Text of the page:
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Liquidity as an Insurance Problem


  • Felipe Zurita

    () (Instituto de Economía. Pontificia Universidad Católica de Chile.)


Risk-averse individuals wish that assets concentrate their payoffs in states of high marginal value (that is, highly likely or low endowment states). An asset or portfolio may fail to do so, by having payoffs uncorrelated to its owner needs or, even worse, by having them inversely related. The latter, which we call tier 1 illiquidity, is shown to occur in non-Walrasian markets (where a trade involves bargaining) and in incomplete Walrasian markets where optimal trading strategies are non trivial. In both cases, the high valuation of the trader biases the equilibrium price against him. The former, which we call tier 2 illiquidity, is shown to arise when individual shocks are privately observed, because moral hazard prevents contracting on them. Diamond and Dybvig (1983) and Holmström and Tirole (1998) present prominent examples of tier 2 illiquidity. However, a self-insurance model is offered to argue that the importance of this type of illiquidity is limited from a welfare perspective, provided individuals are patient enough and can trade in a perfectly competitive, complete—except for individual-level uncertainty— set of asset markets. This article characterizes an asset's liquidity as the degree of insurance it provides, thereby identifying the basic economic problem behind liquidity as one of the familiar risk-sharing kind. It also shows, by means of examples, that the problem arises when asset markets are imperfectly competitive, incomplete, or both.

Suggested Citation

  • Felipe Zurita, 2001. "Liquidity as an Insurance Problem," Documentos de Trabajo 198, Instituto de Economia. Pontificia Universidad Católica de Chile..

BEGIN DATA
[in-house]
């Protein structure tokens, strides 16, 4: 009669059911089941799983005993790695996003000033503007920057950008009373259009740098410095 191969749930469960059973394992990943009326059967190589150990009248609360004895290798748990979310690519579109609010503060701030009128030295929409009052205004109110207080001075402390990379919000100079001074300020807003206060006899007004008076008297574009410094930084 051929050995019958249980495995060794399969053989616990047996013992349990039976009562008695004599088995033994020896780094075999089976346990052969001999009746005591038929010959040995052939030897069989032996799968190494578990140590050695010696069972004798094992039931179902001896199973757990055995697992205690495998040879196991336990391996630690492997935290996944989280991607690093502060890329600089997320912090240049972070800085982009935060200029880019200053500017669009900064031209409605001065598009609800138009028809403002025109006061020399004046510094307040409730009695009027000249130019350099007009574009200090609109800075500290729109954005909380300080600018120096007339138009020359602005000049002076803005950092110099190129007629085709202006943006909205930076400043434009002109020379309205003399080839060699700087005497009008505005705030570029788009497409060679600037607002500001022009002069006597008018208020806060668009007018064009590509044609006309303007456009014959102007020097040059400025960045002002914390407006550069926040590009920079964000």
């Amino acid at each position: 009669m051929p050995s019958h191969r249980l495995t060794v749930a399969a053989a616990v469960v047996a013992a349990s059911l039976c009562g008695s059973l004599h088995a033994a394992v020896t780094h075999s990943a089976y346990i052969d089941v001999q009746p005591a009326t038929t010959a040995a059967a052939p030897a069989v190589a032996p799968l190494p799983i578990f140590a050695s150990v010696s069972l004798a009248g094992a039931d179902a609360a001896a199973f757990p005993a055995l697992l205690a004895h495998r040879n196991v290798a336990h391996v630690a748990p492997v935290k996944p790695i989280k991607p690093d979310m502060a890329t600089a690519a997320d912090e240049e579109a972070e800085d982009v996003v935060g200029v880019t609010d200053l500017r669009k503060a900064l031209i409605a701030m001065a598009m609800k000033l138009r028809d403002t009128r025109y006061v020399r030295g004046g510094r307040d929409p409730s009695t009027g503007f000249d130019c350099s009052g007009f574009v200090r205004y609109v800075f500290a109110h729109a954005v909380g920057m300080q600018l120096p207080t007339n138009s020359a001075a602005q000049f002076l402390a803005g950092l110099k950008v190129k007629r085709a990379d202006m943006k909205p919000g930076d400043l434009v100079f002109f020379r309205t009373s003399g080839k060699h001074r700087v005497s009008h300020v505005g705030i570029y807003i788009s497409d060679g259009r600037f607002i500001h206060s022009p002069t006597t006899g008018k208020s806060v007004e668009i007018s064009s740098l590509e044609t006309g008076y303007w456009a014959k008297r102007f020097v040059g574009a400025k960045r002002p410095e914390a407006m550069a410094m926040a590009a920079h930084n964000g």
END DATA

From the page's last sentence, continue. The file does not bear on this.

• Handle: RePEc:ioe:doctra:198

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    References listed on IDEAS

    1. Bhattacharya Sudipto & Thakor Anjan V., 1993. "Contemporary Banking Theory," Journal of Financial Intermediation, Elsevier, vol. 3(1), pages 2-50, October.
    2. Grossman, Sanford J & Stiglitz, Joseph E, 1980. "On the Impossibility of Informationally Efficient Markets," American Economic Review, American Economic Association, vol. 70(3), pages 393-408, June.
    3. Bhattacharya, Utpal & Spiegel, Matthew, 1991. "Insiders, Outsiders, and Market Breakdowns," Review of Financial Studies, Society for Financial Studies, vol. 4(2), pages 255-282.
    4. Milgrom, Paul & Stokey, Nancy, 1982. "Information, trade and common knowledge," Journal of Economic Theory, Elsevier, vol. 26(1), pages 17-27, February.
    5. Leland, Hayne E & Pyle, David H, 1977. "Informational Asymmetries, Financial Structure, and Financial Intermediation," Journal of Finance, American Finance Association, vol. 32(2), pages 371-387, May.
    6. Allen, Franklin, 1990. "The market for information and the origin of financial intermediation," Journal of Financial Intermediation, Elsevier, vol. 1(1), pages 3-30, March.
    7. Riley, John G, 1979. "Informational Equilibrium," Econometrica, Econometric Society, vol. 47(2), pages 331-359, March.
    8. Glosten, Lawrence R, 1989. "Insider Trading, Liquidity, and the Role of the Monopolist Specialist," The Journal of Business, University of Chicago Press, vol. 62(2), pages 211-235, April.
    9. George A. Akerlof, 1970. "The Market for "Lemons": Quality Uncertainty and the Market Mechanism," The Quarterly Journal of Economics, Oxford University Press, vol. 84(3), pages 488-500.
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    Cited by:

    1. Felipe Zurita, 2008. "Liquidity and market incompleteness," Annals of Finance, Springer, vol. 4(3), pages 299-303, July.
    2. Felipe Zurita, 2003. "Liquidity and Financial Markets - Introduction," Latin American Journal of Economics-formerly Cuadernos de Economía, Instituto de Economía. Pontificia Universidad Católica de Chile., vol. 40(121), pages 725-727.

    More about this item


    Liquidity; insurance;

    JEL classification:

    • G10 - Financial Economics - - General Financial Markets - - - General (includes Measurement and Data)
    • D83 - Microeconomics - - Information, Knowledge, and Uncertainty - - - Search; Learning; Information and Knowledge; Communication; Belief; Unawareness
    • G22 - Financial Economics - - Financial Institutions and Services - - - Insurance; Insurance Companies; Actuarial Studies


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